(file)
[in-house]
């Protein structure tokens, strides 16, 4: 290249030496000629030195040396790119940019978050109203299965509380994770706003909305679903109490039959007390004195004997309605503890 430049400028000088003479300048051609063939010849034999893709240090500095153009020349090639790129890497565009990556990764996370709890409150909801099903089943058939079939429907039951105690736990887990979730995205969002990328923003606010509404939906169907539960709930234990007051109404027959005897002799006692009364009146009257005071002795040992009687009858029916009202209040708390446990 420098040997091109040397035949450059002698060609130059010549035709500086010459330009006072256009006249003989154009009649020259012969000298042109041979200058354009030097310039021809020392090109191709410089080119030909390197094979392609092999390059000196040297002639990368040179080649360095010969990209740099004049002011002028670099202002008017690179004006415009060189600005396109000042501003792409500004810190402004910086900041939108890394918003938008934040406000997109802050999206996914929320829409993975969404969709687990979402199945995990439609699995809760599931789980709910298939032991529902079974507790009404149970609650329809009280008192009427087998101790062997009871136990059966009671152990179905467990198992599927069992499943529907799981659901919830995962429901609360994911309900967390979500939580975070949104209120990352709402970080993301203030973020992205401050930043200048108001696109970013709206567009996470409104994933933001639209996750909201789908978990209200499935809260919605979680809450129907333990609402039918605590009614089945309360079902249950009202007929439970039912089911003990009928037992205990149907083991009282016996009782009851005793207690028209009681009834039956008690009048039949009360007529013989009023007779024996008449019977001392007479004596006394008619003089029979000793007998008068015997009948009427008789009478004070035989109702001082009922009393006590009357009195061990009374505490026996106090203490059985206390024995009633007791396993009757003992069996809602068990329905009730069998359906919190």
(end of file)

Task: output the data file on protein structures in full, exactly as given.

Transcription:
[in-house]
């Protein structure tokens, strides 16, 4: 290249030496000629030195040396790119940019978050109203299965509380994770706003909305679903109490039959007390004195004997309605503890 430049400028000088003479300048051609063939010849034999893709240090500095153009020349090639790129890497565009990556990764996370709890409150909801099903089943058939079939429907039951105690736990887990979730995205969002990328923003606010509404939906169907539960709930234990007051109404027959005897002799006692009364009146009257005071002795040992009687009858029916009202209040708390446990 420098040997091109040397035949450059002698060609130059010549035709500086010459330009006072256009006249003989154009009649020259012969000298042109041979200058354009030097310039021809020392090109191709410089080119030909390197094979392609092999390059000196040297002639990368040179080649360095010969990209740099004049002011002028670099202002008017690179004006415009060189600005396109000042501003792409500004810190402004910086900041939108890394918003938008934040406000997109802050999206996914929320829409993975969404969709687990979402199945995990439609699995809760599931789980709910298939032991529902079974507790009404149970609650329809009280008192009427087998101790062997009871136990059966009671152990179905467990198992599927069992499943529907799981659901919830995962429901609360994911309900967390979500939580975070949104209120990352709402970080993301203030973020992205401050930043200048108001696109970013709206567009996470409104994933933001639209996750909201789908978990209200499935809260919605979680809450129907333990609402039918605590009614089945309360079902249950009202007929439970039912089911003990009928037992205990149907083991009282016996009782009851005793207690028209009681009834039956008690009048039949009360007529013989009023007779024996008449019977001392007479004596006394008619003089029979000793007998008068015997009948009427008789009478004070035989109702001082009922009393006590009357009195061990009374505490026996106090203490059985206390024995009633007791396993009757003992069996809602068990329905009730069998359906919190």